While the mythology is very well done with great little details (like entering the underworld via the D.C. Metro), I think the magical end of the world building could have used more attention. We know that Theo has magic and works at a school of magic, and we also learn that other human universities have magical studies, so presumably regular folks are aware of magic. But other than that, we learn virtually nothing about it. We don’t see anyone but Theo perform magic and there is basically no world building other than giving Theo powers. So I feel like this area needed a lot more development as the magic kind of felt just dropped into the story to give Theo some useful abilities.
Aside from the way mythology is built into the world, the most charming part of this story for me is Theo and Lysandros themselves. While I do think these guys fall pretty hard and fast for one another, I couldn’t help but really like them together. Both of these men feel a little out of place in their worlds and both so clearly need some happiness, so it is rewarding to see them find each other. Despite Lysandros being a god, there is a balance to their relationship that I really appreciated. Theo has surprising strength beyond just his magical abilities that make him a great match for Lysandros and I really enjoyed them together.
My biggest issue here is that there is a lot going on and I felt that things needed some tightening and focus as at times the plot felt a bit all over the place. There are so many little plot threads running around, and while they mostly resolve, it made the book feel a bit meandering to me. We have a missing girl, an unexplained storm, feuds between the gods, Theo’s competition for a job, and Theo mourning his mother, just to name a few issues that crop up. To a degree these things do tie together at the end, but not as tightly as I would have wanted and not with as much development as I think they all needed. For example, we are told how Theo is really in a funk after his mother’s passing and he heads to the underworld to try to save her. But yet after meeting Lysandros, this idea is basically dropped. We never really get to understand much about Theo’s relationship with his mother or get into his head to really feel how affected he is by her death. So what could be a really powerful element just felt a bit weak and unresolved to me. Early on the book also sets up this mystery about what happened to a missing girl who is dating Zeus and it seems like investigating is going to be a major plot thread, but we casually jump in and out throughout the book without it ever really developing. While we do find out what happened to her, it feels almost like an afterthought when we learn the truth and it doesn’t get the depth of explanation I wanted. So I think the book could have benefitted from tightening up the many plot threads and developing them a little further.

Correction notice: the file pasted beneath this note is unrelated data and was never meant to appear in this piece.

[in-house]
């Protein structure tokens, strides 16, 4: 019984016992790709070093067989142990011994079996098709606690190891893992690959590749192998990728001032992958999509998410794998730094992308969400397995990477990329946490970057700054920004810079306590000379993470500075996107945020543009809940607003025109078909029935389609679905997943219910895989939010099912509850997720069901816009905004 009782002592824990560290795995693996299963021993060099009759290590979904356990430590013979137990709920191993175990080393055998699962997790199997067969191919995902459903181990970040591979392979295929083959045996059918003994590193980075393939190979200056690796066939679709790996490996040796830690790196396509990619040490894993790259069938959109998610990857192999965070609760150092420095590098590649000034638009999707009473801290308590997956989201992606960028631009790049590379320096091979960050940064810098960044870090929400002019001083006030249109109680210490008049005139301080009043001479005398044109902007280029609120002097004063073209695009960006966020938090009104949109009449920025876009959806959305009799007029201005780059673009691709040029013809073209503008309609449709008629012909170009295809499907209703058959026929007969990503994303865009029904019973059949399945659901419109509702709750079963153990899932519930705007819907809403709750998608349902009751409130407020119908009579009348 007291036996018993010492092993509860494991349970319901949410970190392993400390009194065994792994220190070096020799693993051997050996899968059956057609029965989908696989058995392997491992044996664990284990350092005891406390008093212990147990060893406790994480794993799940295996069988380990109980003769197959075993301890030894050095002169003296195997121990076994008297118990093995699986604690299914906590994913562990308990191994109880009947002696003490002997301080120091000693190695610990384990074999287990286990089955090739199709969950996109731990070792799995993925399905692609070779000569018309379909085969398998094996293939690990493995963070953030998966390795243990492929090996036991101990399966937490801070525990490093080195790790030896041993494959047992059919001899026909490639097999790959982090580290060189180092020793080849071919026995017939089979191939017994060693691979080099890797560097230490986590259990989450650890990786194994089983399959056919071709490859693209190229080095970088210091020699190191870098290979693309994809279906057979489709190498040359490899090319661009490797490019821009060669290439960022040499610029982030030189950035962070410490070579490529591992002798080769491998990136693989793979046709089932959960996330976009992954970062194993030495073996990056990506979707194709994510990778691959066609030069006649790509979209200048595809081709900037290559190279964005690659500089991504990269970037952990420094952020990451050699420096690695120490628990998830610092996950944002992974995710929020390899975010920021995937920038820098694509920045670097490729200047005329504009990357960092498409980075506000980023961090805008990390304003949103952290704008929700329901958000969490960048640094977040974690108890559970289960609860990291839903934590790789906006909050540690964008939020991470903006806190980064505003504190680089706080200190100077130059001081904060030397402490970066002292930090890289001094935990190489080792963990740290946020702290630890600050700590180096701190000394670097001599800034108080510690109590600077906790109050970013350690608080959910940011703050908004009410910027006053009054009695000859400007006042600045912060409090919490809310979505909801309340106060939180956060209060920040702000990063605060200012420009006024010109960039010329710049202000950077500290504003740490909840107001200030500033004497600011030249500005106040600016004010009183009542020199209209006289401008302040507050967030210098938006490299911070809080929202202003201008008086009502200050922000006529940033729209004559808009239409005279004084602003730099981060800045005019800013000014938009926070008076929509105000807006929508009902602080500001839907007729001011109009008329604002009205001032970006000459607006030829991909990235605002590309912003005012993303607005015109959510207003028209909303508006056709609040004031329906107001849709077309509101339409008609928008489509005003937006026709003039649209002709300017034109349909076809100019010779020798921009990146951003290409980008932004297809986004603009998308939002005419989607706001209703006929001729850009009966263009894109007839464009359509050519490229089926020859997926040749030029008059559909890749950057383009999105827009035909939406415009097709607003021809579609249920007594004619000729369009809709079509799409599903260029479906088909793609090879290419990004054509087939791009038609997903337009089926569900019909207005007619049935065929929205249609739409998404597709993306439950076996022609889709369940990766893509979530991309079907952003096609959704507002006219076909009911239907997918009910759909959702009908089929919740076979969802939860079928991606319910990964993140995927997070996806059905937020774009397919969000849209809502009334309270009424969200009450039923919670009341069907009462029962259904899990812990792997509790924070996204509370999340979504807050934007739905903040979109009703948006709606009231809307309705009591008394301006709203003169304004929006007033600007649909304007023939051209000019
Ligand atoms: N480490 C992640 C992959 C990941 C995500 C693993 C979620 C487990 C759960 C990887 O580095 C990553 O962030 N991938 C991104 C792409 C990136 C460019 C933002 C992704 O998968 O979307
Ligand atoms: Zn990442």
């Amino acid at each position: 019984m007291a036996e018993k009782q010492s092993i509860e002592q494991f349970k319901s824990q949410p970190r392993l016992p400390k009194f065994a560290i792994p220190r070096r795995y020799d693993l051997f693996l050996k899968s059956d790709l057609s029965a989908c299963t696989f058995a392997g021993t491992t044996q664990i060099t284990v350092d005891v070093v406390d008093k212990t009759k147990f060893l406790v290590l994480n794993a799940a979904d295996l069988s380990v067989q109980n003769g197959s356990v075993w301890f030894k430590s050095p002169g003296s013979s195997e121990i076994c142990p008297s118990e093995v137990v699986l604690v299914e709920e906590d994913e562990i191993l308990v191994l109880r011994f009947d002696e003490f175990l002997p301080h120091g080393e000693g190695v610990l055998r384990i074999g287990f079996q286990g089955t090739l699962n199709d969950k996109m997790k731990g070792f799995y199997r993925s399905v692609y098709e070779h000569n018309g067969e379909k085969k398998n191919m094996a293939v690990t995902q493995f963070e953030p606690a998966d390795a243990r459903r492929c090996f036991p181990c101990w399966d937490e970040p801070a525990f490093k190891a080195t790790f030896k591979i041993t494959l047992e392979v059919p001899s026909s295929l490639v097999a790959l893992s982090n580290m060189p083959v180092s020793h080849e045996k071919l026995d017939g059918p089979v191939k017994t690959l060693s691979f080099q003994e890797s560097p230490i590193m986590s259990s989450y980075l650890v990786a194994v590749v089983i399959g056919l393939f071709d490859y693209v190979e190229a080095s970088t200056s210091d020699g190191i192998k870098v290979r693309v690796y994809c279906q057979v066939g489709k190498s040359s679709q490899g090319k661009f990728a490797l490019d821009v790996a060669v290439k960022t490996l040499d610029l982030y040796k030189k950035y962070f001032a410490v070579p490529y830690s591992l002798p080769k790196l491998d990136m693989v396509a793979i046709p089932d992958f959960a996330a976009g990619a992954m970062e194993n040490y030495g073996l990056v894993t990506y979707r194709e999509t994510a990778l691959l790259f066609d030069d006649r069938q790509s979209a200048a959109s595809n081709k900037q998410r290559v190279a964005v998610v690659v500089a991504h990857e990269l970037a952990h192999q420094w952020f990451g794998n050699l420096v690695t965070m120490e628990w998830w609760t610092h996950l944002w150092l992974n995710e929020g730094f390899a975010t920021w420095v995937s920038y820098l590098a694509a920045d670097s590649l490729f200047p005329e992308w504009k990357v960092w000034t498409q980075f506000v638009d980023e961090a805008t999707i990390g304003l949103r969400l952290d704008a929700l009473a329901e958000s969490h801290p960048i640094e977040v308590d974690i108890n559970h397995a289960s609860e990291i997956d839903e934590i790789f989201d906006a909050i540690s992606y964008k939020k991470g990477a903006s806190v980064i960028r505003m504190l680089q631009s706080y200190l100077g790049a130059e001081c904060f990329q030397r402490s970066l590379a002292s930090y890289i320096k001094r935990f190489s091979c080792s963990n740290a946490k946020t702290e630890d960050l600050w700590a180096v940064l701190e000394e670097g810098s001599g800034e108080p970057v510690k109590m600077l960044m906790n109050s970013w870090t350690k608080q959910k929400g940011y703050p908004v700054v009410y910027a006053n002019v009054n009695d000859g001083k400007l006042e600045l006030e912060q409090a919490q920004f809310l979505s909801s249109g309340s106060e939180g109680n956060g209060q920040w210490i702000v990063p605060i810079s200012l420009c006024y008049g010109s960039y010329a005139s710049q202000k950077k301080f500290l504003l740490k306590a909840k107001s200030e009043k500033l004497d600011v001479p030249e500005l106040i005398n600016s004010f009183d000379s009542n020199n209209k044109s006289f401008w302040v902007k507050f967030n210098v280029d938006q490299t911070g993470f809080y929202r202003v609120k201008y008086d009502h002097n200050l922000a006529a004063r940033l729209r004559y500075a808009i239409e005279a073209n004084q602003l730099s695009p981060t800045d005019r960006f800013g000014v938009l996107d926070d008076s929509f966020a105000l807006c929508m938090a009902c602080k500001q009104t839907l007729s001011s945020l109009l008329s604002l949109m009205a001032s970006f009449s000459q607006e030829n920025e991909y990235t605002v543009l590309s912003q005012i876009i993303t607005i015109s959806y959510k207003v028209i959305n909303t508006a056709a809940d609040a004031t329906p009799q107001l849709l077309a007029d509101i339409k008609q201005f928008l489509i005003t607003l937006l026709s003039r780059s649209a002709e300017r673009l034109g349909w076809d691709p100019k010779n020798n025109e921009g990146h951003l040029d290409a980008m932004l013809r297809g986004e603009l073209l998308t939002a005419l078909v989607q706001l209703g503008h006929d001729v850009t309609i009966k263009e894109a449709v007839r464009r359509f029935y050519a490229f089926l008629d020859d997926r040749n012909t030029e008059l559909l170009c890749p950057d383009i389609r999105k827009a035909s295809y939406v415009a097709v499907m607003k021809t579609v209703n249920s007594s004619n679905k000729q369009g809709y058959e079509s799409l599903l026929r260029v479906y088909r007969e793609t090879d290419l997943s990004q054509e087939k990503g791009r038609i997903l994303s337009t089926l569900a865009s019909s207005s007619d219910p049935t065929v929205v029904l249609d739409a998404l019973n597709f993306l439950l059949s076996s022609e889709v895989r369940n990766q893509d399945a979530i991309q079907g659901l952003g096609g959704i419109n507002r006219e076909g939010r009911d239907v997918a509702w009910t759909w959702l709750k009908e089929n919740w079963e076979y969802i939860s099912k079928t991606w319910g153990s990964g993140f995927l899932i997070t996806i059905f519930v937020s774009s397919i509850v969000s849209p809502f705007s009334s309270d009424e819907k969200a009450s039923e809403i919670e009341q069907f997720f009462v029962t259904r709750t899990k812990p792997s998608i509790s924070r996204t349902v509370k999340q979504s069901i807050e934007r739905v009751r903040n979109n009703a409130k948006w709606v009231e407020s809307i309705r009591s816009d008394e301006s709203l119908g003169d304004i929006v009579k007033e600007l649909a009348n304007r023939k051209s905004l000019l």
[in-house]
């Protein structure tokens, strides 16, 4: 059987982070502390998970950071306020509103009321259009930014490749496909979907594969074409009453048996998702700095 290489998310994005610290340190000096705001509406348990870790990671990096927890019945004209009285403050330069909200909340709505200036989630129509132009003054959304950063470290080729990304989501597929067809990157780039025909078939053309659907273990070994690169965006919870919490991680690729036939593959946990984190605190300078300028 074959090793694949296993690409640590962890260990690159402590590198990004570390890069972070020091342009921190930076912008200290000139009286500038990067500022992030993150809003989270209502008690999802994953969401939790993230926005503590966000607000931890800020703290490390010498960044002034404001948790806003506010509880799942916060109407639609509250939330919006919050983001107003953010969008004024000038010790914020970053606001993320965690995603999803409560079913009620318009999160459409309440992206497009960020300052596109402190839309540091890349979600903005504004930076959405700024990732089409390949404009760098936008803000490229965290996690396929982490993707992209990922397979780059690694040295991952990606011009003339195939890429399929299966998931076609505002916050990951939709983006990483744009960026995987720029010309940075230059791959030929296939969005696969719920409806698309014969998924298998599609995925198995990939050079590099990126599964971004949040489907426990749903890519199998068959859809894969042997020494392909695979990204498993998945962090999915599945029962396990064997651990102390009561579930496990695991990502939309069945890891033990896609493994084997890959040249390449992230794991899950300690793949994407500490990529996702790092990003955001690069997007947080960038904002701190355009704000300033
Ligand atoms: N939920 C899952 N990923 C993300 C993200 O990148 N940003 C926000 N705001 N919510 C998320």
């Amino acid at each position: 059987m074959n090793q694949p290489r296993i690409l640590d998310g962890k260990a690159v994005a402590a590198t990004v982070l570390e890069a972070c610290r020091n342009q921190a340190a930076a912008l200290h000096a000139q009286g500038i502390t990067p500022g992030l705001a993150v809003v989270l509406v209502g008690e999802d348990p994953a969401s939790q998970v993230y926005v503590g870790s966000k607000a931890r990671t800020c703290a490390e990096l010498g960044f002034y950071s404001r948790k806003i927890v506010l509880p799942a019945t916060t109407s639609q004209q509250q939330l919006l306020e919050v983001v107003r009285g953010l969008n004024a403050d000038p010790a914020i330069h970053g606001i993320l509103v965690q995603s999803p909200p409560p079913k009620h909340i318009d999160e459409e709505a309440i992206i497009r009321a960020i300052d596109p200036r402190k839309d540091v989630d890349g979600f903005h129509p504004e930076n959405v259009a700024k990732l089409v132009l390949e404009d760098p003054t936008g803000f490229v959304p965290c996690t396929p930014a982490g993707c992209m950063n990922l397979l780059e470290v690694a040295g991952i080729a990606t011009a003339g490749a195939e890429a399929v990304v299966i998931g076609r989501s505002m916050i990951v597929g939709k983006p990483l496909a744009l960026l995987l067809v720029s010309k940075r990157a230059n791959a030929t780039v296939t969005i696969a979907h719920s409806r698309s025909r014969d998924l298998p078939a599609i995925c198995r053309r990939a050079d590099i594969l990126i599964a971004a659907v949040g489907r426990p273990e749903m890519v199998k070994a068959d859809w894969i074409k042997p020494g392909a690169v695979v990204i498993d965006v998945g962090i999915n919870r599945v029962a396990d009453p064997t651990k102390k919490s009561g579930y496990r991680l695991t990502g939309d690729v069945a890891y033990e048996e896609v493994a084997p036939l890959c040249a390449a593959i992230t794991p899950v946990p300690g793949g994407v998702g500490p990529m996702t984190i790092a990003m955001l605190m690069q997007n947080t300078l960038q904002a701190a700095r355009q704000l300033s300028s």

Overall, I found this one a lot of fun, however. I really liked Lysandros and Theo together and particularly enjoyed the way the mythology is built into the story. It looks like there are more books to come in this series featuring other gods so I am definitely looking forward to see how the authors continue to build this world.